After a year’s worth of preparation involving extensive research, gathering together materials, and planning, production is now underway. I am setting up the ready-to-print pages (formes) at home and loading them into my little green car every fortnight to drive down to the Melbourne Museum of Printing. Here I lock them on to the bed of the old Western cylinder press and print one hundred and forty copies (at least), four pages at a time.
Some Challenges and Rewards
Letterpress printing can be fraught with challenges, at every stage of production. Typesetting by hand means that one mishap can ruin hours—even days’—worth of work. Then there is the process of making up the forme: a strenuous mathematical marathon for someone numerically challenged, like me! This is similar to a precision-focused game of Tetris, which involves fitting the correct dimensions of ballasting material (furniture, leads and reglets) around the type and engravings, and locking them into the frame which contains it all (the chase).
Once the forme is complete, I must go through the ‘makeready’ process: testing the printed results on the press and adjusting ink, rollers, gauges and packing (the amount of paper and card under the press sheet, which allows for a lighter or deeper impression). I must place shims and underlays beneath the engravings to make them ‘type high’ and to insure that they are printing evenly, and that the print is lining up (registering) correctly on the page. I must check for, and replace, damaged type, and make the necessary alterations to accommodate an even impression. Then, I’m ready to print! Even this stage can be an elaborate undertaking on an old press like the Western. Printing is not automated, but is performed via a crank, which I turn to roll the cylinder that bears the paper, over the forme. A technique that is not consistent can cause misaligned registration—or smudging.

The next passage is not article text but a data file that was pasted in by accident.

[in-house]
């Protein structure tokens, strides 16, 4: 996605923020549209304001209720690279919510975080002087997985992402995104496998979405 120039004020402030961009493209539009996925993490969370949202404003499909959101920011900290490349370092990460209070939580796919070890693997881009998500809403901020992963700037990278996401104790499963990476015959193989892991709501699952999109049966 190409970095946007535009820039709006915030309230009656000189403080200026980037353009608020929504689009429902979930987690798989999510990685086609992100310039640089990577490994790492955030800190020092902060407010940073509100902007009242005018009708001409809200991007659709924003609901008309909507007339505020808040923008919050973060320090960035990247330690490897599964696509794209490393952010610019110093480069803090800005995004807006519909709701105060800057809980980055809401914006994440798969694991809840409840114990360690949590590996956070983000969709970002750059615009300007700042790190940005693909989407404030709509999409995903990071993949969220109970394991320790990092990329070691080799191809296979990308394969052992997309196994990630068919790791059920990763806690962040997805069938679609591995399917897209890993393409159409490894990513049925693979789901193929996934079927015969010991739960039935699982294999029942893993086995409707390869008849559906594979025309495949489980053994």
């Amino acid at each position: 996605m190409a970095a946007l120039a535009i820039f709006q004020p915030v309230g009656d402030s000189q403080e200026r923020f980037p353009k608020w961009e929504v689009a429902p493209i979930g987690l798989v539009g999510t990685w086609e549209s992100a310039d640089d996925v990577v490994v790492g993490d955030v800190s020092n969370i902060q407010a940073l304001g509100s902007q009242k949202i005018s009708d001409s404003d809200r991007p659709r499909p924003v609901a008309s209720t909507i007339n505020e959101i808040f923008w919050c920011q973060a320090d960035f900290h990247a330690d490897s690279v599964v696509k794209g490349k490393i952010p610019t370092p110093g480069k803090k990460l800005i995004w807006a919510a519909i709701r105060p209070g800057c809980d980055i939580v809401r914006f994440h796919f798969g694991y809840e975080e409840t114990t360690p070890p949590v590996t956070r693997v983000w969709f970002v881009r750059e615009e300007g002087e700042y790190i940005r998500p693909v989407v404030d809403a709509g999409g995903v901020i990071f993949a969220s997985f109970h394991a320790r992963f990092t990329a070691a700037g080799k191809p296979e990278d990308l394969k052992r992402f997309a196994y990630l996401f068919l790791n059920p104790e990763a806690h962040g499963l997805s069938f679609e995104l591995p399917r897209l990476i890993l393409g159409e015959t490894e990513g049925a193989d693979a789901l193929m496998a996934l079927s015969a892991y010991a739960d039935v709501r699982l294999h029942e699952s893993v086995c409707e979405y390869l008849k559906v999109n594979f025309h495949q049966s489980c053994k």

Follow this link to my Facebook page and see the post for August 6th to watch the printing process:
But the result is striking, crisp and tactile—as only letterpress can be. The printed page is created through the perfect—and sometimes imperfect—union of fine ink and precision-cast alloy pressed onto cotton paper. And the most rewarding part is that every stage has been performed by hand.